Camera inventions multiplied speeds pictures can become available. Someone explored the possibilities of different ways to use many pictures at one time. The amazing invention was moving photography, motion pictures, short for pictures in motion. “The first motion pictures made with a single camera were by E. J. Marey, a French physician, in the 1880s, in the course of his study of motion. “(The Columbia Encyclopedia) Art historians document the camera obscura was invented dating as far back as 200-300 B. C. but it is Aristotle who popularized the item, finding many useful purposes for it.
Film, television and movie programs use light shinning through a miniature circle narrowing the focus of the object, reflected on a huge screen. This technical invention allowing high quality moving pictures to be possible began when Aristotle used the invention to study science, specifically the sun. To explain the camera obscura in simple terms, it is a box, with a pinhole, and light reflects through the tiny pinhole. The amount of light allowed to shine through the pinhole is controlled, giving the objects more detailed precise pictures, more focus.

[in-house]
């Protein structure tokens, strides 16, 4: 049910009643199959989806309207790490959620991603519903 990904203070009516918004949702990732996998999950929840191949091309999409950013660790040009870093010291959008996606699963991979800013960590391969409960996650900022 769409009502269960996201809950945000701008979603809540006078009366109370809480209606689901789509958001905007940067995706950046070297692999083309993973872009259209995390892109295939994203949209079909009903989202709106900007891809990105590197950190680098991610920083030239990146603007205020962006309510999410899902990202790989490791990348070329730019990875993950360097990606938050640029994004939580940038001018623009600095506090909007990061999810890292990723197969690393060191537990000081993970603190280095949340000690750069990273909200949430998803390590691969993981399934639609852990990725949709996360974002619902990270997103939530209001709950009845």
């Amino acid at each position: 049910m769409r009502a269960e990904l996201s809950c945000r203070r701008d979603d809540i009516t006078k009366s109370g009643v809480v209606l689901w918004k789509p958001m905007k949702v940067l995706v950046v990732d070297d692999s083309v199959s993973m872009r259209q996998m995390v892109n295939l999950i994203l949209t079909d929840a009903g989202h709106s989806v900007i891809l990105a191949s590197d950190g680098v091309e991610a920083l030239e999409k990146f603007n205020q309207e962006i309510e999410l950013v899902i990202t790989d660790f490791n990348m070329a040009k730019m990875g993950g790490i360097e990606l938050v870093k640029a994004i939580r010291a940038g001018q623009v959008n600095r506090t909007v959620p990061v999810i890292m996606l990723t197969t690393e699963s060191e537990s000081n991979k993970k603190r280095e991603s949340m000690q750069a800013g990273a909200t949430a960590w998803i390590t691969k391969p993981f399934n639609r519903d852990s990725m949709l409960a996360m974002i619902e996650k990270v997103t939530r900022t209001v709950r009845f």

The next step camera technology was the Kinetoscope. “In 1889 Thomas Edison and his staff developed the Kinetograph, a camera using rolls of coated celluloid film, and the Kinetoscope, a device for peep-show viewing using photographs that flipped in sequence. ” (The Columbia Encyclopedia) The Kinetoscope was to the camera obscura what the digital camera is to the Polaroid camera. It allowed a series of pictures to be produced and flipped through faster, giving illusion of continuous smoothly flowing pictures.